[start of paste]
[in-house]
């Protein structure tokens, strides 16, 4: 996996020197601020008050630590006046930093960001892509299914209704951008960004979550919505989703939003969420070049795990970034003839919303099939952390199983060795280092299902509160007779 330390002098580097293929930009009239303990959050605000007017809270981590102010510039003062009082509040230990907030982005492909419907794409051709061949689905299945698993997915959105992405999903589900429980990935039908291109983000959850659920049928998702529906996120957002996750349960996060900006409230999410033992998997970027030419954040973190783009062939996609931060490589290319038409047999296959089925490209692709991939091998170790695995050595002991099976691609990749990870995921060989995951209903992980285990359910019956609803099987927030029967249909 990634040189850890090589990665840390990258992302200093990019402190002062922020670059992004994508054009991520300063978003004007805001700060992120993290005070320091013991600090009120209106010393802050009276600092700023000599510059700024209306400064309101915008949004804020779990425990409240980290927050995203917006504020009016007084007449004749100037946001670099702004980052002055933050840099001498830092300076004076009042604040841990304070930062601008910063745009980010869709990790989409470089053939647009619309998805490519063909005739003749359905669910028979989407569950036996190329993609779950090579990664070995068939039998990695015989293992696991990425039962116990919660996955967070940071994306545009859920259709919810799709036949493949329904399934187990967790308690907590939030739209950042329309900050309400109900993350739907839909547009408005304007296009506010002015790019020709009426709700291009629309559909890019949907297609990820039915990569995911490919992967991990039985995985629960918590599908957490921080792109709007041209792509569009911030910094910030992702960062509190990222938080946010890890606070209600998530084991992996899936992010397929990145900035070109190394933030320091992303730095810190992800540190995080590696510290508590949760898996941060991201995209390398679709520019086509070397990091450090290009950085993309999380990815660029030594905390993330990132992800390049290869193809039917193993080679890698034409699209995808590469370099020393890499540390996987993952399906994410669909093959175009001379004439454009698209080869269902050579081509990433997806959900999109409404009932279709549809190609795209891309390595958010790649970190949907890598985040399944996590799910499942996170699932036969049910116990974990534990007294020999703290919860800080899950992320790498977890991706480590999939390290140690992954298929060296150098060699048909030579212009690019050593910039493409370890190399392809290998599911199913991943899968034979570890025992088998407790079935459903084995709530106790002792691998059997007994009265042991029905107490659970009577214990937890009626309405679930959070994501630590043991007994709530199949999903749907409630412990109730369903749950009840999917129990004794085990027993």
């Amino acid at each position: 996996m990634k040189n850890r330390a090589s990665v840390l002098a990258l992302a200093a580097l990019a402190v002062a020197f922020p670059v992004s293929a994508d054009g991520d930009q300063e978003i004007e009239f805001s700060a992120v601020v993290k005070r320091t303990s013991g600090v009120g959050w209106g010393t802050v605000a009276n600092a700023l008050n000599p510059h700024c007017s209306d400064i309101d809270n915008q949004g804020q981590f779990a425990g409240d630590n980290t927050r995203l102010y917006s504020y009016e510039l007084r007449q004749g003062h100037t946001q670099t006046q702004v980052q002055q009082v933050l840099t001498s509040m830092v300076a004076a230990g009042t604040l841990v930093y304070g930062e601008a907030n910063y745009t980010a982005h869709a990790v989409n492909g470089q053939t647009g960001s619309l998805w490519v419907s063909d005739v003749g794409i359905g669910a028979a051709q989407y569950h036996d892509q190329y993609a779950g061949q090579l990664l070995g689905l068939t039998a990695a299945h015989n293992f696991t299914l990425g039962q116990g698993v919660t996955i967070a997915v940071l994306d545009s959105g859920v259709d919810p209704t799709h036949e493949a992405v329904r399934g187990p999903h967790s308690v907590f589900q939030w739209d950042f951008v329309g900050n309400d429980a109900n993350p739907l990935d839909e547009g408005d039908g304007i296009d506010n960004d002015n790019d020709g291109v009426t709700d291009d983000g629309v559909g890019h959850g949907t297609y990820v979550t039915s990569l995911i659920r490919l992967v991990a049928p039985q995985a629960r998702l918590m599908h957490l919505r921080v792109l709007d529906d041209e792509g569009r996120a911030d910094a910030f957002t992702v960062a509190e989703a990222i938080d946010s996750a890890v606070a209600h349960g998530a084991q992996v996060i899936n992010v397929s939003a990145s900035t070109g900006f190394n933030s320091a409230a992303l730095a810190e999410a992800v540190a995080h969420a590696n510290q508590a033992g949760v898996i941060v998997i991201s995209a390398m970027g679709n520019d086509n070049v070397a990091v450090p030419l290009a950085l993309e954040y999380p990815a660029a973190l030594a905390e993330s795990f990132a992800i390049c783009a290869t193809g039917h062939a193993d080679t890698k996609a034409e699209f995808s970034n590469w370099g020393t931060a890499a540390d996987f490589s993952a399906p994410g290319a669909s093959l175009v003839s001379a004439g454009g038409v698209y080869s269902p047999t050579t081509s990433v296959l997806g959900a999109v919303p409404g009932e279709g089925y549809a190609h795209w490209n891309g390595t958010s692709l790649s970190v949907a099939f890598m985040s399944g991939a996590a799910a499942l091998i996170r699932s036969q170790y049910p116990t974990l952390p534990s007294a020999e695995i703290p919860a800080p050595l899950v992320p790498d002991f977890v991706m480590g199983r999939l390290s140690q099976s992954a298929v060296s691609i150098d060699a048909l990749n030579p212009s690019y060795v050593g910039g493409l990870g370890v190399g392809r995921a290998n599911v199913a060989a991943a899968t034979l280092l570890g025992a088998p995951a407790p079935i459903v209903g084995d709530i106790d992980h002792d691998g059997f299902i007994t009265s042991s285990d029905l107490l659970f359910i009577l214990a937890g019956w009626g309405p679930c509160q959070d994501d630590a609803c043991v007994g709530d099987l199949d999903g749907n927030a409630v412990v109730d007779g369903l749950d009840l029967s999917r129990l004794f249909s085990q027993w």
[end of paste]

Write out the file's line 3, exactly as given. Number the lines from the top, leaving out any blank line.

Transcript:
């Amino acid at each position: 996996m990634k040189n850890r330390a090589s990665v840390l002098a990258l992302a200093a580097l990019a402190v002062a020197f922020p670059v992004s293929a994508d054009g991520d930009q300063e978003i004007e009239f805001s700060a992120v601020v993290k005070r320091t303990s013991g600090v009120g959050w209106g010393t802050v605000a009276n600092a700023l008050n000599p510059h700024c007017s209306d400064i309101d809270n915008q949004g804020q981590f779990a425990g409240d630590n980290t927050r995203l102010y917006s504020y009016e510039l007084r007449q004749g003062h100037t946001q670099t006046q702004v980052q002055q009082v933050l840099t001498s509040m830092v300076a004076a230990g009042t604040l841990v930093y304070g930062e601008a907030n910063y745009t980010a982005h869709a990790v989409n492909g470089q053939t647009g960001s619309l998805w490519v419907s063909d005739v003749g794409i359905g669910a028979a051709q989407y569950h036996d892509q190329y993609a779950g061949q090579l990664l070995g689905l068939t039998a990695a299945h015989n293992f696991t299914l990425g039962q116990g698993v919660t996955i967070a997915v940071l994306d545009s959105g859920v259709d919810p209704t799709h036949e493949a992405v329904r399934g187990p999903h967790s308690v907590f589900q939030w739209d950042f951008v329309g900050n309400d429980a109900n993350p739907l990935d839909e547009g408005d039908g304007i296009d506010n960004d002015n790019d020709g291109v009426t709700d291009d983000g629309v559909g890019h959850g949907t297609y990820v979550t039915s990569l995911i659920r490919l992967v991990a049928p039985q995985a629960r998702l918590m599908h957490l919505r921080v792109l709007d529906d041209e792509g569009r996120a911030d910094a910030f957002t992702v960062a509190e989703a990222i938080d946010s996750a890890v606070a209600h349960g998530a084991q992996v996060i899936n992010v397929s939003a990145s900035t070109g900006f190394n933030s320091a409230a992303l730095a810190e999410a992800v540190a995080h969420a590696n510290q508590a033992g949760v898996i941060v998997i991201s995209a390398m970027g679709n520019d086509n070049v070397a990091v450090p030419l290009a950085l993309e954040y999380p990815a660029a973190l030594a905390e993330s795990f990132a992800i390049c783009a290869t193809g039917h062939a193993d080679t890698k996609a034409e699209f995808s970034n590469w370099g020393t931060a890499a540390d996987f490589s993952a399906p994410g290319a669909s093959l175009v003839s001379a004439g454009g038409v698209y080869s269902p047999t050579t081509s990433v296959l997806g959900a999109v919303p409404g009932e279709g089925y549809a190609h795209w490209n891309g390595t958010s692709l790649s970190v949907a099939f890598m985040s399944g991939a996590a799910a499942l091998i996170r699932s036969q170790y049910p116990t974990l952390p534990s007294a020999e695995i703290p919860a800080p050595l899950v992320p790498d002991f977890v991706m480590g199983r999939l390290s140690q099976s992954a298929v060296s691609i150098d060699a048909l990749n030579p212009s690019y060795v050593g910039g493409l990870g370890v190399g392809r995921a290998n599911v199913a060989a991943a899968t034979l280092l570890g025992a088998p995951a407790p079935i459903v209903g084995d709530i106790d992980h002792d691998g059997f299902i007994t009265s042991s285990d029905l107490l659970f359910i009577l214990a937890g019956w009626g309405p679930c509160q959070d994501d630590a609803c043991v007994g709530d099987l199949d999903g749907n927030a409630v412990v109730d007779g369903l749950d009840l029967s999917r129990l004794f249909s085990q027993w």